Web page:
excerpt from 'Music, men and manners in France and Italy, 1770 / Charles Burney' pp. 201 (358 words)

excerpt from 'Music, men and manners in France and Italy, 1770 / Charles Burney' pp. 201 (358 words)

part of

Music, men and manners in France and Italy, 1770 / Charles Burney

original language

urn:iso:std:iso:639:ed-3:eng

in pages

201

type

text excerpt

encoded value

From thence I went... to the Chiesa Nuova to hear an oratorio in that church where that kind of drama first took its rise. There are two galleries – in one an organ and in the other a harpsichord – and in the former the service was begun by the vespers in 4 parts a la Palestrina – then the Salve Regina a voce sola, after that, prayers, and then a little boy not above 6 years old mounted the pulpit and delivered a discourse by way of sermon which he had got by heart, and which was made truely ridiculous by the vehicle thro’ which it passed. Then the oratorio of Abigaille set by Signor Casali consisting of 4 characters, and divided into 2 parts was performed.  The 2 first movements of the overture pleased me a good deal the last not at all – the minuet, as usual, degenerated into a jig of the most common cast. The rest of the music was pretty common place – no new melody or modulation, tho’ nothing vulgar. Signor Cristofero sung the principal part very well, in Guarducci’s smooth and polished manner – he made 2 or 3 excellent closes, tho’ rather too long. This fault is general all over Rome and Naples; a long winded licentiousness in all their cadences, which very much wants curtailing and correction. A few select notes with a great deal of meaning and expression given to them is the only expedient which can render a cadence desirable as it should consist of something superiour to what one has heard before in the air, or it becomes impertinent. This abuse is not of very ancient standing, for in a serious opera of old Scarlatti composed in 1717 there is not one ad libitum to be found. […] I waited to hear the last and only chorus, but tho’ it was sung by book it was as light and unmeaning as an opera chorus which must be got by heart. With respect to a true oratorio chorus accompanied with instruments in the manner of Handel’s I have not heard one since I came into Italy.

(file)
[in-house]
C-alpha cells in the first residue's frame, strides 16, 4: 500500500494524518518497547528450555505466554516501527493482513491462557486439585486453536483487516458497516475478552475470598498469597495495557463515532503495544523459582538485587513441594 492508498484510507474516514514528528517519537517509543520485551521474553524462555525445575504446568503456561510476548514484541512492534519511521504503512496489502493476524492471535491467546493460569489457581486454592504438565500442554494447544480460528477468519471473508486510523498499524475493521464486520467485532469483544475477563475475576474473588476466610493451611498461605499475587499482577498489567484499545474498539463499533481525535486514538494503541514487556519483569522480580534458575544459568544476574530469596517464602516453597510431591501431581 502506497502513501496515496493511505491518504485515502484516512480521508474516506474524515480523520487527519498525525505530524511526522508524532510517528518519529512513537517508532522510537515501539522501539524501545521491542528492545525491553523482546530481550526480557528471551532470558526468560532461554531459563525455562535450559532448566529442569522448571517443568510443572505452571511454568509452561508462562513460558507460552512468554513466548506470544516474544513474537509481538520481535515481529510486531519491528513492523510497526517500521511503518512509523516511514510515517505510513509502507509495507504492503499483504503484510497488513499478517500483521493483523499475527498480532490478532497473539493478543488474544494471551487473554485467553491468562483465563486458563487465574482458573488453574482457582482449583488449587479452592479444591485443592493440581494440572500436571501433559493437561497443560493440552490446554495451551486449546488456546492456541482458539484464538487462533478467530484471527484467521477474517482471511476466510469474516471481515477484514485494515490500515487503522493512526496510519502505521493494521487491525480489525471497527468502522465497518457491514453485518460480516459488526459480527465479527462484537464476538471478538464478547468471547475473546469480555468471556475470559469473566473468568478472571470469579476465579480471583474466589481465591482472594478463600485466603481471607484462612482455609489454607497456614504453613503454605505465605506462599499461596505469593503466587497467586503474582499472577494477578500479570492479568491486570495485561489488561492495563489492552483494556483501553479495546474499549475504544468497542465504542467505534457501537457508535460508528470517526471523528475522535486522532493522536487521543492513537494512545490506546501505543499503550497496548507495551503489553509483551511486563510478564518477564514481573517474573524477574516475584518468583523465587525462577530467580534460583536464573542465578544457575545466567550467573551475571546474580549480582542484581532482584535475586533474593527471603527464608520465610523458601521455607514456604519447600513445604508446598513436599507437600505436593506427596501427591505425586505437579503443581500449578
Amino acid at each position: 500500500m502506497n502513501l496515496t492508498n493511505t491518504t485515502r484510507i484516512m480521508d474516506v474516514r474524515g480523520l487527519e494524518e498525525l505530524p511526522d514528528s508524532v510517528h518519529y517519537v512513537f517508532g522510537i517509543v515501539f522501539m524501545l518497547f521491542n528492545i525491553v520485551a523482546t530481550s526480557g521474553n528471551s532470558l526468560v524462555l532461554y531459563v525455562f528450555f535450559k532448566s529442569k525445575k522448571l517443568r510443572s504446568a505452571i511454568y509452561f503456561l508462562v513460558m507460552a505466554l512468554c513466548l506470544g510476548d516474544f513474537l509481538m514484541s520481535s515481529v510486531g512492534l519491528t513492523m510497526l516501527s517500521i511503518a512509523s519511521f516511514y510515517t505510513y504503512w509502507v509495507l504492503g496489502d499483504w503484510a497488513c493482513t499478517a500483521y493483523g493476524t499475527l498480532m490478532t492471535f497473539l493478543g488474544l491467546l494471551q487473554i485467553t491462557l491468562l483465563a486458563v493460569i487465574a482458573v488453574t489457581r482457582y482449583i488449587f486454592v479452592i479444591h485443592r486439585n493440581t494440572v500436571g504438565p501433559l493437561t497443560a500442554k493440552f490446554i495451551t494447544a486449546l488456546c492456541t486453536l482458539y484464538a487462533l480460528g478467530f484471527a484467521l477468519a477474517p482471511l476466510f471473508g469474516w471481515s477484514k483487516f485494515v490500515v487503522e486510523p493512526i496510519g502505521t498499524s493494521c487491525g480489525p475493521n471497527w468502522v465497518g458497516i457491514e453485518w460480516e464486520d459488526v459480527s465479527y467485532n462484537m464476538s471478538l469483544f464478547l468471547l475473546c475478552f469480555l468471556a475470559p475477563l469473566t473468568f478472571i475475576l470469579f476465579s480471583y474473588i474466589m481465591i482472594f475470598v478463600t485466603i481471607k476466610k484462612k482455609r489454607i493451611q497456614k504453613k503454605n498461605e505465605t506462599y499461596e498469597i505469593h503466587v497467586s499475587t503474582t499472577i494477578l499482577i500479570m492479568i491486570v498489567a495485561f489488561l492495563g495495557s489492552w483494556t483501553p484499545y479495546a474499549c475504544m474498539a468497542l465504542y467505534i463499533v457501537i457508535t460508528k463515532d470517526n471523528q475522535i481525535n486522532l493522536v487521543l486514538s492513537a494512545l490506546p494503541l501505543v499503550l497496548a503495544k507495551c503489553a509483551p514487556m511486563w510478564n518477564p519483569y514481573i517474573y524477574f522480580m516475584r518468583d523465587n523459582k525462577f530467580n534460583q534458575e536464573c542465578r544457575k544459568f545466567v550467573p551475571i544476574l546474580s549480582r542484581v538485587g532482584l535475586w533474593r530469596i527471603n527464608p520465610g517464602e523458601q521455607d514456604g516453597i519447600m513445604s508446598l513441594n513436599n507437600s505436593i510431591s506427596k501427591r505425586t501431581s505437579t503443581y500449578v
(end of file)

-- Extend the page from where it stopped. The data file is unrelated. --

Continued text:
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excerpt from 'Music, men and manners in France and Italy, 1770 / Charles Burney' pp. 201 (358 words)

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